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Furnishing a vacation home – ways to retain your sanity and marriage January 27, 2010

Posted by mkuhbock in Arizona Vacation Property.
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Updated from an earlier post a long time ago… Thought that it would be worthwhile to re-post as a lot of people I know are either purchasing or looking at purchasing in the US as the real estate prices are still inviting and the Canadian dollar is nice and high for the moment.

As most of us go through life from University to retirement, we acquire, fix, dispose of, replace, upgrade, add to and horde furnishings and fixtures for our homes. This is done over a period of a lifetime and we end up having a suitable collection of junk along with our prized possessions in our homes.

Unless we are forced to start fresh due to a fire or divorce or combination thereof  🙂 we typically have little experience in starting with a blank canvass to furnish a new home from the bare floors and walls stage.

Purchasing furnishing for a vacation home is one of those opportunities where you can start from the ground up with a clean slate or palette so to speak. In theory is would seem like fun, just think lots of new stuff for the 6 to 12 rooms, shopping, shopping and more shopping. But wait, there is more shopping, and more shopping and more shopping. Soon you are wondering if it will every end and how many times do I have to go back to Wal-Mart for that can opener or storage container that I always get side tracked from and never pick up…. If you have hair you will probably pull it out and you might as well book time in couple mediation or counseling prior to beginning what you thought was going to be a fun adventure.

So that you can keep your sanity and relationship in tact let me give you a couple of points of advice, from experience that is.

  1. First take a business or military attitude towards furnishing your home, plan and manage all of the logistics to the point of excess and take nothing for granted. When you are deep into the process you will be thankful that you thought through all of the possible issues and logistics associated with furnishing your new home.
  2. Secondly, make lists upon lists of everything you need or think you need, I had a 7 page spreadsheet that we start with and throughout the process it was edited and added to on an hourly basis. Have pricing associated with the goods and this will require a lot of internet time to price products out. If you are in a joint ownership situation you will have to plan on doubles & triples for a lot of things like towels, sheets, plates and cutlery.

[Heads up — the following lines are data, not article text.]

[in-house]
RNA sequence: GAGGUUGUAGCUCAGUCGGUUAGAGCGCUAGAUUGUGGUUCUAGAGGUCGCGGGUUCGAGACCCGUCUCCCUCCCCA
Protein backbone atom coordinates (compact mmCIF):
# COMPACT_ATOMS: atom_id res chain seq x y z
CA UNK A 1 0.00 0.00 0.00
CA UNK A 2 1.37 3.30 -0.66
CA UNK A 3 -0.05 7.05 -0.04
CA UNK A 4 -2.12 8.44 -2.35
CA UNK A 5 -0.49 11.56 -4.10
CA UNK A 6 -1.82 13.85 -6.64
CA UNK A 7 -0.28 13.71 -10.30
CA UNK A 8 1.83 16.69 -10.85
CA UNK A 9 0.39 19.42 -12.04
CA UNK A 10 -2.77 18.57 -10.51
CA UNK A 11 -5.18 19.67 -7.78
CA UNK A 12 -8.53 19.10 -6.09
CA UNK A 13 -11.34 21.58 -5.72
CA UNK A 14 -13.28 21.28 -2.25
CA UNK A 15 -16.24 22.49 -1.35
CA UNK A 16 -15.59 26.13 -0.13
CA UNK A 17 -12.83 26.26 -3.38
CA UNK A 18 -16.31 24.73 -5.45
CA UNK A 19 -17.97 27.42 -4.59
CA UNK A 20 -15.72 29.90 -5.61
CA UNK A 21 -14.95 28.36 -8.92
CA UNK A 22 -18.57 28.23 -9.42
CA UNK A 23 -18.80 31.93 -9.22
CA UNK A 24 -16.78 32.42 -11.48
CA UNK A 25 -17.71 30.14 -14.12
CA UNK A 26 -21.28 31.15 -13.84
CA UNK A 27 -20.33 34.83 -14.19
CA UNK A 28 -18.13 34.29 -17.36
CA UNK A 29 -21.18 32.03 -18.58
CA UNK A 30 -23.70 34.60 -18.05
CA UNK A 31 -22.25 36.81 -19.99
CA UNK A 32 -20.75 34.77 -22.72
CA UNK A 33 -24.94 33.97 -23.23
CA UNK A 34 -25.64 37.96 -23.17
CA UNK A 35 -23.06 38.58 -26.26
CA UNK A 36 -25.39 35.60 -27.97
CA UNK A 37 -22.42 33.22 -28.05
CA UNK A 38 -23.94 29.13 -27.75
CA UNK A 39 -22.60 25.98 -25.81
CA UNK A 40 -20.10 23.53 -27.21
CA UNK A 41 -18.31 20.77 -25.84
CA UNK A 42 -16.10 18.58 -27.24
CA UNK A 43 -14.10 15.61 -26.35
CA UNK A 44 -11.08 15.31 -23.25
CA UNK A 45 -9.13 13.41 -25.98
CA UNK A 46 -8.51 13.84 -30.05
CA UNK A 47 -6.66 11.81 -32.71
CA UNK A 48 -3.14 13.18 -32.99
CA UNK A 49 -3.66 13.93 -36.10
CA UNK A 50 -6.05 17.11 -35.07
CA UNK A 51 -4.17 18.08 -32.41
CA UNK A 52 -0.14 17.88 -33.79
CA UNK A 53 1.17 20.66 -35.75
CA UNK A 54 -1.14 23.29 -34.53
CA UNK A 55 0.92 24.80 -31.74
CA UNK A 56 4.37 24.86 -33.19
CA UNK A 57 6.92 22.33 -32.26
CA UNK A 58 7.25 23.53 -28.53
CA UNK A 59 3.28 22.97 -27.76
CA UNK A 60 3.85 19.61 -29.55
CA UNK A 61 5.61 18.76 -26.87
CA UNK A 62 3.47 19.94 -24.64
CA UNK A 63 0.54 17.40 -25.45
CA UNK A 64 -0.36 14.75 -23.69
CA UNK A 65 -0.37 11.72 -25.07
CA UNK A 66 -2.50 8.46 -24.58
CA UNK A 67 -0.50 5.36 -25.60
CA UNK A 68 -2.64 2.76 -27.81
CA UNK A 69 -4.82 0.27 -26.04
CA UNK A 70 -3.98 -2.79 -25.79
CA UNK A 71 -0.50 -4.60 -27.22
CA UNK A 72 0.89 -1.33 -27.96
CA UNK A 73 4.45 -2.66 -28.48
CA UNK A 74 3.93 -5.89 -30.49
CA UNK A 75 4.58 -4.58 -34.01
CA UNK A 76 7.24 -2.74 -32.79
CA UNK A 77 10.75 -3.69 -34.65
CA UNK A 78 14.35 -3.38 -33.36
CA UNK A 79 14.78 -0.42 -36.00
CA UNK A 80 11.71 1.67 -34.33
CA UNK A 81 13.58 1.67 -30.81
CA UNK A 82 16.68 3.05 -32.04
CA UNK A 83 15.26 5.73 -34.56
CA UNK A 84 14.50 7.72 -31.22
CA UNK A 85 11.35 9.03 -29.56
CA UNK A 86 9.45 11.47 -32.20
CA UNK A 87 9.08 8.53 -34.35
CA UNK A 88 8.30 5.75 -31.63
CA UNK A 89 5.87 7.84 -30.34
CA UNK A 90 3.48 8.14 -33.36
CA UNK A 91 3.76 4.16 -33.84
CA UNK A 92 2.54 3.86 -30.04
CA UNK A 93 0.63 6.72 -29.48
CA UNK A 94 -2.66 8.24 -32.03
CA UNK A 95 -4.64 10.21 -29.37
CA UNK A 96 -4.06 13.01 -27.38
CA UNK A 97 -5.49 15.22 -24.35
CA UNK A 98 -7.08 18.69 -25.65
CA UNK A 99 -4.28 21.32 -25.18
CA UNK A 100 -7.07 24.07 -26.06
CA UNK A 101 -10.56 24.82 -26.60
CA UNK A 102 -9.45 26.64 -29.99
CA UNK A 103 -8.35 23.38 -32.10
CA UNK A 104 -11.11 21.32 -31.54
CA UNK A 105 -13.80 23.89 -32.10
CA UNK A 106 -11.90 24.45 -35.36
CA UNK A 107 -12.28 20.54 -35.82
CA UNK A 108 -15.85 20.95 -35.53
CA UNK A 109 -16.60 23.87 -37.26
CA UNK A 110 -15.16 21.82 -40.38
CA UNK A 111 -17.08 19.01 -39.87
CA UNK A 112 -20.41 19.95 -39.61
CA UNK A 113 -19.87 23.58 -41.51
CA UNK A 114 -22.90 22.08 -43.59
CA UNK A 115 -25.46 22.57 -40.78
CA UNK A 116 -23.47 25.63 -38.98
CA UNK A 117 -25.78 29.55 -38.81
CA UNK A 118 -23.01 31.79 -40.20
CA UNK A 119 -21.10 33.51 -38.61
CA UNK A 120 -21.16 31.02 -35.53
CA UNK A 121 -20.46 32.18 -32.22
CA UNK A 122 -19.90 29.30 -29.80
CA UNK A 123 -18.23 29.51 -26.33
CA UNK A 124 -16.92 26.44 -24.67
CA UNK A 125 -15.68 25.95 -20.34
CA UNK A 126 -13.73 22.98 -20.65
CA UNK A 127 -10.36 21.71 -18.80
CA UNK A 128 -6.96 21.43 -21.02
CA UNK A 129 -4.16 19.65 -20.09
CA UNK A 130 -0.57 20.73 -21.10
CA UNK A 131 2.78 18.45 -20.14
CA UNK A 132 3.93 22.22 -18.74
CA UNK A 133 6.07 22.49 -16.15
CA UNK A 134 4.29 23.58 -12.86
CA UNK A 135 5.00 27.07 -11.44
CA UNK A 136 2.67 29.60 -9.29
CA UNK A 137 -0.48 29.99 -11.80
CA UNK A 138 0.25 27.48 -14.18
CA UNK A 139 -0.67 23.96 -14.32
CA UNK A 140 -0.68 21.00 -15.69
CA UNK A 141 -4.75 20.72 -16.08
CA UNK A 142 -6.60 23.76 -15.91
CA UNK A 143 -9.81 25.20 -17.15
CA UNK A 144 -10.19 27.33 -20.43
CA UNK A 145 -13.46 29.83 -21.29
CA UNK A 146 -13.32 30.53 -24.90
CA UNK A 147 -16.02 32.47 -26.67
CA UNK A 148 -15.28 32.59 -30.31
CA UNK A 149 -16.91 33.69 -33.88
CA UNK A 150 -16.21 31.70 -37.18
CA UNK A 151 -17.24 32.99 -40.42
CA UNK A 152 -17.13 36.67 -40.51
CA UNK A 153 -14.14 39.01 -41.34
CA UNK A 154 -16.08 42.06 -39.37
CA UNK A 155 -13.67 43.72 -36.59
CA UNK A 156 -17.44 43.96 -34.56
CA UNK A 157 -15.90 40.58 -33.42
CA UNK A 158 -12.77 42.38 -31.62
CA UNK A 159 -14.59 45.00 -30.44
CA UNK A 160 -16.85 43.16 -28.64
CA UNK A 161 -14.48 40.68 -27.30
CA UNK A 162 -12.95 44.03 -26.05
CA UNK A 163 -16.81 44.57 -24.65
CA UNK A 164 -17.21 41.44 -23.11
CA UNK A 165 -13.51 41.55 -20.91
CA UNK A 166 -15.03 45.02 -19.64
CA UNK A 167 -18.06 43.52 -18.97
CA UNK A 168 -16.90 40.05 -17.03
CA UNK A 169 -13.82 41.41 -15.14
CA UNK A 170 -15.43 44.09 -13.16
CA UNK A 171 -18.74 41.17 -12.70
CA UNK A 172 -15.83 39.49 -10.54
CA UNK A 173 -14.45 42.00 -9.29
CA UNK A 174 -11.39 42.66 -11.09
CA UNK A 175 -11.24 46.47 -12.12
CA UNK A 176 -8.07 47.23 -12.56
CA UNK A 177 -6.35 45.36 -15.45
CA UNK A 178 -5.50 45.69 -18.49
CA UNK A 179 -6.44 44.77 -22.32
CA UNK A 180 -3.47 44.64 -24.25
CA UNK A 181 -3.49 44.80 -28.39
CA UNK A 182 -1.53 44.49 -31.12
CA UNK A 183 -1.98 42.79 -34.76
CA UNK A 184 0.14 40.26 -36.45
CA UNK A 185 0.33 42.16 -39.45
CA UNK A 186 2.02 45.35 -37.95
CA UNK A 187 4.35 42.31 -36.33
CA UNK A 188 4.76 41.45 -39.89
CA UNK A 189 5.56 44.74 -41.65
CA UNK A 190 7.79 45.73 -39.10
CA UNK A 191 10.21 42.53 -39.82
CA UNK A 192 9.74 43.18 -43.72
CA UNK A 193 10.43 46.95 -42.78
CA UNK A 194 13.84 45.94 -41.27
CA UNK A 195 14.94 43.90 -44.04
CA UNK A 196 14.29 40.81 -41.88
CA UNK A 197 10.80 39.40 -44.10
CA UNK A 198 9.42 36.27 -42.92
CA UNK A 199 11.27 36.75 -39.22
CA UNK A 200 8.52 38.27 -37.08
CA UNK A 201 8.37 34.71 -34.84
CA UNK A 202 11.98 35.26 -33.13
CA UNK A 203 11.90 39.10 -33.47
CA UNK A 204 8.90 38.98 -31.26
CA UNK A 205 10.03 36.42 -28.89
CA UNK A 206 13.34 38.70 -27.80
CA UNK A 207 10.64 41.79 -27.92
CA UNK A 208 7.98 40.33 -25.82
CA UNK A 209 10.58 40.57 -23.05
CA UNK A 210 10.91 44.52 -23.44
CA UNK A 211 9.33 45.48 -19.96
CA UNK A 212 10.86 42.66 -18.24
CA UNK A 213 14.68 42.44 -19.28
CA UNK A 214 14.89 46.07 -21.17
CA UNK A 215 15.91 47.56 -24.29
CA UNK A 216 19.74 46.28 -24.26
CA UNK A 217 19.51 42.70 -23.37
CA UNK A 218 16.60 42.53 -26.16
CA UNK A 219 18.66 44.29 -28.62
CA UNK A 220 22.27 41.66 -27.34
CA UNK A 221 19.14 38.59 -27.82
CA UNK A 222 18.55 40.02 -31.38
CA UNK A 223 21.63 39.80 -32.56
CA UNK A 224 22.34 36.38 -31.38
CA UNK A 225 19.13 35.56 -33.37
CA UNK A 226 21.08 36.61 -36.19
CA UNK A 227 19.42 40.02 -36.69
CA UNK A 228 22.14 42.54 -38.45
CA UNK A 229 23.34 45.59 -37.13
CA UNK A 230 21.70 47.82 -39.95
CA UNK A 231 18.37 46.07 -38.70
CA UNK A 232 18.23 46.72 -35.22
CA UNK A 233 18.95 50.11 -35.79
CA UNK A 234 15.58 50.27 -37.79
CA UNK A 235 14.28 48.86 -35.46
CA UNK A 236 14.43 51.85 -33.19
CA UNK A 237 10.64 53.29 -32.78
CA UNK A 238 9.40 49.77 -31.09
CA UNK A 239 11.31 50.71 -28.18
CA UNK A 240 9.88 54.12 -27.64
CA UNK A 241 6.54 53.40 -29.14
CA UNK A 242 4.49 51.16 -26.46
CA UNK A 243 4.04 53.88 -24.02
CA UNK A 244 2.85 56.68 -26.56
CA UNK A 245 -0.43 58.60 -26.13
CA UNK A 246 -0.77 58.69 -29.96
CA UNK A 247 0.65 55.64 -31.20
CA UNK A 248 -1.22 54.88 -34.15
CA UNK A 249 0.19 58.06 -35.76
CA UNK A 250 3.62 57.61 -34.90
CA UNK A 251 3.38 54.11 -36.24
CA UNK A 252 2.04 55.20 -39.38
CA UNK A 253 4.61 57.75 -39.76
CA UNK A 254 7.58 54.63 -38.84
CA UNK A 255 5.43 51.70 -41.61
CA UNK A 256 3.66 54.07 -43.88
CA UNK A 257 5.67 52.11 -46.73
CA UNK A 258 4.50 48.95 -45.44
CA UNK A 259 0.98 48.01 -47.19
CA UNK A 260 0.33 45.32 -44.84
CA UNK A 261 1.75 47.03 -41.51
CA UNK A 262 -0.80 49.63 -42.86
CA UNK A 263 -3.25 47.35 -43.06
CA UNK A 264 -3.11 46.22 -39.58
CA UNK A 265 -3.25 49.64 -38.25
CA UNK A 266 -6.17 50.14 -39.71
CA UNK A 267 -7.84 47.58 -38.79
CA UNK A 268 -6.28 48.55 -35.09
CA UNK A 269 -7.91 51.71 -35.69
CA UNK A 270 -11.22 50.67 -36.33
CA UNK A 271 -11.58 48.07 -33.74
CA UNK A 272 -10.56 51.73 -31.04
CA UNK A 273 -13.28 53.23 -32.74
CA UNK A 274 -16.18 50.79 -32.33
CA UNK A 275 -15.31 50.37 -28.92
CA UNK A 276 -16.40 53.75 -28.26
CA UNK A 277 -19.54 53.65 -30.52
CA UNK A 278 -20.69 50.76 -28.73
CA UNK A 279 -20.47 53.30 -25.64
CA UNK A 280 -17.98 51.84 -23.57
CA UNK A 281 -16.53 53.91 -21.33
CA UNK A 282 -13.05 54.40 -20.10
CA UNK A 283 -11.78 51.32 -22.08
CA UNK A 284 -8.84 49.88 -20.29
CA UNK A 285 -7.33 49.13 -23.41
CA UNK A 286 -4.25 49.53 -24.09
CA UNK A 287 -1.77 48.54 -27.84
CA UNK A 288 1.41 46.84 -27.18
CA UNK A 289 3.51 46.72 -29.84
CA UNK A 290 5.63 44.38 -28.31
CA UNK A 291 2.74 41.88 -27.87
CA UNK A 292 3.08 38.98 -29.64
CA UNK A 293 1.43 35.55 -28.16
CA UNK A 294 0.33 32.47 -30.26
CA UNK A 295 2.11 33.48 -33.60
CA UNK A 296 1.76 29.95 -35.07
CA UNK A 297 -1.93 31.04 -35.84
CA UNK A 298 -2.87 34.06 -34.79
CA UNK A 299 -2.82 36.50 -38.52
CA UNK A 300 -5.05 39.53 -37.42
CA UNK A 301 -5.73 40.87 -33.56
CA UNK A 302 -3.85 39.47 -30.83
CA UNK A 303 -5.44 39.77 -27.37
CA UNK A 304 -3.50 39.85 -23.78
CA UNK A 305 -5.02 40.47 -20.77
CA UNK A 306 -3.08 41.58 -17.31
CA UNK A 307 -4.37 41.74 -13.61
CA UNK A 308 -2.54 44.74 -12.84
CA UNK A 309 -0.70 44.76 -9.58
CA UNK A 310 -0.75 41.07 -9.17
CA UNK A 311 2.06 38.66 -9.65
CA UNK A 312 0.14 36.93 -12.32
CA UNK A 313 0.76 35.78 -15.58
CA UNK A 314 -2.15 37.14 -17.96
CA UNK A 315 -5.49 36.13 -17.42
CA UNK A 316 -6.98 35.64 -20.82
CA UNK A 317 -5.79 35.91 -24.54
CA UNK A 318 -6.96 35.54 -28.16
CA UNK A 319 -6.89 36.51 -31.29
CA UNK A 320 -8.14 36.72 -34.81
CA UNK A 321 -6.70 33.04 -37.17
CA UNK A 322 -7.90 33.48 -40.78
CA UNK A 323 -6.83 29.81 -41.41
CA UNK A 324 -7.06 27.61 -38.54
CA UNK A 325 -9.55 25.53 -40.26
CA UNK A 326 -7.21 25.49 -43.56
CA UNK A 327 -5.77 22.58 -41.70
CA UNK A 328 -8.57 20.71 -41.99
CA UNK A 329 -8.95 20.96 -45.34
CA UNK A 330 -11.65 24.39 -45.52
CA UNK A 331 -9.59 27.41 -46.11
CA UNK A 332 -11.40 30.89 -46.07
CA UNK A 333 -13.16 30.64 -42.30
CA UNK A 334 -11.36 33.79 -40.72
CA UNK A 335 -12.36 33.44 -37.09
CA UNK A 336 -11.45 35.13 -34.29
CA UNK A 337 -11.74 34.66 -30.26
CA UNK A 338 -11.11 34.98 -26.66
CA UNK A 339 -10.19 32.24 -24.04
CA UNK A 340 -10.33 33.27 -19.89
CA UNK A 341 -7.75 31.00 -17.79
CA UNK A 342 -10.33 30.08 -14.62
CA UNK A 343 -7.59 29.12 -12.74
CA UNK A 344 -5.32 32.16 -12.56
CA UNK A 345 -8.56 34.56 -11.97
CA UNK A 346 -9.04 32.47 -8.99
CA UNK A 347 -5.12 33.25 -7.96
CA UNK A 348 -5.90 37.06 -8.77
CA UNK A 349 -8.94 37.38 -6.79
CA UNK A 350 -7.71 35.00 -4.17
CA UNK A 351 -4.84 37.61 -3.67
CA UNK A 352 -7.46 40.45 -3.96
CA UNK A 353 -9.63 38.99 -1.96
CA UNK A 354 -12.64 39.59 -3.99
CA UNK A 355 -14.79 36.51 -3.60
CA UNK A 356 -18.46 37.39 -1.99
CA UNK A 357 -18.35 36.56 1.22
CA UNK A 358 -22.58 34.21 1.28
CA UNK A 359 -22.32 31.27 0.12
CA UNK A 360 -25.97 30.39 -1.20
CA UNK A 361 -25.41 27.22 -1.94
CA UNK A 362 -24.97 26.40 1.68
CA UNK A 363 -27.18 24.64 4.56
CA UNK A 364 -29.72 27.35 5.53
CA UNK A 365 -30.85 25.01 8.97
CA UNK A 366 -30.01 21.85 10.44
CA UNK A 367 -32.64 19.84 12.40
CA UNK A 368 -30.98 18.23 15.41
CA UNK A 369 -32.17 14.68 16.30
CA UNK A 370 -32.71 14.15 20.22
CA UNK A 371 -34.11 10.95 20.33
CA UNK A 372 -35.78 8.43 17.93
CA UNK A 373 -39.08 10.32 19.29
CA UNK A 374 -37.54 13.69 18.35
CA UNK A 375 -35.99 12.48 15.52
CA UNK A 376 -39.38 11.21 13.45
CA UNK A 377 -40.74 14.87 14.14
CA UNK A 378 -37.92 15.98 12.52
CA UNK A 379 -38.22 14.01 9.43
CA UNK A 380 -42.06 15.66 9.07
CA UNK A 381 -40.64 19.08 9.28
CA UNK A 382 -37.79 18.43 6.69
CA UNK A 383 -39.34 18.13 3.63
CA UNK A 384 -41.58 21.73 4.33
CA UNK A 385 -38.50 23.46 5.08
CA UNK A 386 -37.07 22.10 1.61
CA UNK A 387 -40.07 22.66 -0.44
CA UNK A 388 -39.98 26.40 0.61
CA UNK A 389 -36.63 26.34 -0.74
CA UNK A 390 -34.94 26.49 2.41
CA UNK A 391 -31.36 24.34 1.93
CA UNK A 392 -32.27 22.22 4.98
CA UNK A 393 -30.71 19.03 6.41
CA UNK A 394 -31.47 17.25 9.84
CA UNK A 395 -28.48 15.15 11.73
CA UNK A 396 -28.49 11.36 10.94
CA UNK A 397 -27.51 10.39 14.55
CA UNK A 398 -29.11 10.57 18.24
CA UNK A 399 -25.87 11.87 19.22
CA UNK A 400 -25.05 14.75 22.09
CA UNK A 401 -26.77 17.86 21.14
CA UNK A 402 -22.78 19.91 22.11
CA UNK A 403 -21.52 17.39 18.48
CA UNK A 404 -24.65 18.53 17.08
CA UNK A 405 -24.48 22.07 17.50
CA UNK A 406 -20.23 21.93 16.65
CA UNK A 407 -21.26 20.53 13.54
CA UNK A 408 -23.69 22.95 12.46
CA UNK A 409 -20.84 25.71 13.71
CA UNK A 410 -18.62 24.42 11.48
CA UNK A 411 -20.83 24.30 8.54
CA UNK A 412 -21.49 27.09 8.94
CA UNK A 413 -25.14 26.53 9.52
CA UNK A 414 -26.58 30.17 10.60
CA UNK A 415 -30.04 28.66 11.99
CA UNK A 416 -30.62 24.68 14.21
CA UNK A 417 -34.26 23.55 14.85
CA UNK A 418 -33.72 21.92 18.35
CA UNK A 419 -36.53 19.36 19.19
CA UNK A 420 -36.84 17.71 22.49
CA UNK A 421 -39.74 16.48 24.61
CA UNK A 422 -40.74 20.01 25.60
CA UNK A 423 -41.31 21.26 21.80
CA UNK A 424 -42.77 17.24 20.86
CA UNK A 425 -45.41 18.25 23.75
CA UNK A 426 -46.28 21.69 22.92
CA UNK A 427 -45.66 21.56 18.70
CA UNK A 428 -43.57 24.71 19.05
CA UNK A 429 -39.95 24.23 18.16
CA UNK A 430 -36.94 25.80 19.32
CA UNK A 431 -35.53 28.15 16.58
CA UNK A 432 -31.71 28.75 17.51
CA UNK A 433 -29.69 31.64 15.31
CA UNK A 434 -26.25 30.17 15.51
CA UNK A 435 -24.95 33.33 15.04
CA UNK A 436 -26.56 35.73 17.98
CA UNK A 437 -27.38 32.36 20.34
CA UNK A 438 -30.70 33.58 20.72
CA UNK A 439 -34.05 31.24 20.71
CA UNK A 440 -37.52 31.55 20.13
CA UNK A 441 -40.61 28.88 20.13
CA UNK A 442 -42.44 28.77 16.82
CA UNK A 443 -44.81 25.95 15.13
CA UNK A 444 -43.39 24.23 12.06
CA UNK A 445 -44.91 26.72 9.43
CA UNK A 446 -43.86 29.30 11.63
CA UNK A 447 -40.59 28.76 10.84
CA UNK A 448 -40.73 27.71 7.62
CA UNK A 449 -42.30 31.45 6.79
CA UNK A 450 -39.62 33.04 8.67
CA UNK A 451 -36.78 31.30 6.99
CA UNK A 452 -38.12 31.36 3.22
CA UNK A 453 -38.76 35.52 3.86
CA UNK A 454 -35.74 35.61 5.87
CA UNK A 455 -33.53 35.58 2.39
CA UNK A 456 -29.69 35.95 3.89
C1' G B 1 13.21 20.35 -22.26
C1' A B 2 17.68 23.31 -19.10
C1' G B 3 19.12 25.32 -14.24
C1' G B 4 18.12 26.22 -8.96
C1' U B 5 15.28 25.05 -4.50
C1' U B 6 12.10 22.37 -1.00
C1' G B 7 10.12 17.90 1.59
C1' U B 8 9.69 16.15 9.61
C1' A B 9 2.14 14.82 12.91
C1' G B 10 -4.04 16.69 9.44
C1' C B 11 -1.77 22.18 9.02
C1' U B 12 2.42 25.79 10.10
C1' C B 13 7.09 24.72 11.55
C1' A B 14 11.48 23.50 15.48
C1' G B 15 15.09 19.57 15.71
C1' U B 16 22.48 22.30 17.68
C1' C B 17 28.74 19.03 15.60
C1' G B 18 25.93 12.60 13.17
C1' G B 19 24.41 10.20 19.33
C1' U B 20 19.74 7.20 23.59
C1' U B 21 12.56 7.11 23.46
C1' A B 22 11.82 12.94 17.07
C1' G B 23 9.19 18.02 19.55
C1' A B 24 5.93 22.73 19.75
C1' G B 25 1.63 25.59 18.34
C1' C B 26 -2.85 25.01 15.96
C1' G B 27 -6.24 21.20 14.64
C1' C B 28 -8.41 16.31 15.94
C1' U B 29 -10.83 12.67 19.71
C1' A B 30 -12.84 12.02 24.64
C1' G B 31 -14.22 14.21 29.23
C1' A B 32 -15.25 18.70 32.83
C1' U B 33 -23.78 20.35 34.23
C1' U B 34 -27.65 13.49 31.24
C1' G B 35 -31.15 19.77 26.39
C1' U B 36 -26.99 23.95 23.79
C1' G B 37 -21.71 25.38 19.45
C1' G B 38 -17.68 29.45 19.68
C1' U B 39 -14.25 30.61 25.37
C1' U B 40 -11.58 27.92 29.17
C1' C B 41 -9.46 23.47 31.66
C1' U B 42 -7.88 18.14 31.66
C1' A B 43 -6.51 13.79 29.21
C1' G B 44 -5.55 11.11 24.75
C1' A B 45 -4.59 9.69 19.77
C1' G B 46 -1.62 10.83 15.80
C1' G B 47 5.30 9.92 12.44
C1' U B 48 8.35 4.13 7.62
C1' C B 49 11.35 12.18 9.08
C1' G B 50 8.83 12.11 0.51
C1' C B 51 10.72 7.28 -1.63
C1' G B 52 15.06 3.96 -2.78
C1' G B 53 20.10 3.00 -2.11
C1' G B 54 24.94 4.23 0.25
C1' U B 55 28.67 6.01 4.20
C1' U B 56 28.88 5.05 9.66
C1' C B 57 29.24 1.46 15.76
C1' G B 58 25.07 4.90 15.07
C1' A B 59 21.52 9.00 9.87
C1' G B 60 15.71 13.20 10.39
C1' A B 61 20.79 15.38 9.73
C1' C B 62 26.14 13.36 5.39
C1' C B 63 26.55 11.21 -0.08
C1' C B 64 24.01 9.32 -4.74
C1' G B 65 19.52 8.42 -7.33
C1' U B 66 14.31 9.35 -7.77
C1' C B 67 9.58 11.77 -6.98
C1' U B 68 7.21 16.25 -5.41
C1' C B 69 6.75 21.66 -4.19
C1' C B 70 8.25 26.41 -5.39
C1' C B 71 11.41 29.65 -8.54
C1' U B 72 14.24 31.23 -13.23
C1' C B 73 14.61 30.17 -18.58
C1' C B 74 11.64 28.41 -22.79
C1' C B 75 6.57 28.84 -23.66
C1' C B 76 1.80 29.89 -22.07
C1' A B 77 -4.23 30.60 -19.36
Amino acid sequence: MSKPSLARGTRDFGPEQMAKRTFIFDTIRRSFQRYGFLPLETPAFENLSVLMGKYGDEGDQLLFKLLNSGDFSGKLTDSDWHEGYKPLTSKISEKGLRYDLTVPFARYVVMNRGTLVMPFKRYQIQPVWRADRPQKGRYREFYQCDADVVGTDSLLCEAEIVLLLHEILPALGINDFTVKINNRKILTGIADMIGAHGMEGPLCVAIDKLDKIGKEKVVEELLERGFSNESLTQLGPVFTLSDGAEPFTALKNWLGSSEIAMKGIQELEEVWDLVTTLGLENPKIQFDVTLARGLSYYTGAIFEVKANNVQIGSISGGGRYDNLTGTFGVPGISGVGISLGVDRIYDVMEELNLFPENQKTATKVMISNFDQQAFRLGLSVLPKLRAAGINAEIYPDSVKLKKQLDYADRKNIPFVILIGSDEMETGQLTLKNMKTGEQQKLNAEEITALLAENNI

3. Create a budget that is to the dollar, see the above point. When you have a budget in place you can track what is going out and what purchases might be a great deal or recognize when something is over priced.  We spent 7 days solid and 16 hours a day furnishing and outfitting our house and believe me, after the first 12 hours on the first day you need as much organizational support in place as possible, otherwise you could fall into real trouble both from a product quality standpoint and a financial overspending standpoint. Due to the budget we created and the hundreds of hours doing research on the internet we saved over 75% on the retail cost of everything we have in our vacation home.
  4. Stay away from the cheap stuff. If you work at it you will be able to find good to high quality furniture and fixtures and prices below the cheap stuff. Thus it will add a level of sophistication to your vacation home and will also wear and last much longer than the low priced crap you end up seeing on sale at some of the big box stores or online at Craigslist.
  5. For Canadians, purchasing with cash is the way to go, saves on the exchange and possible interest rates. Remember that the exchange rate credit cards charge is NOT the banks exchange rate (which is not the posted national exchange rate either). Thus cash is king and in some cases you have more leverage for negotiating prices. Not all stores will negotiate but it never hurts to ask the salesperson and if he is not the decision maker then ask for the manager…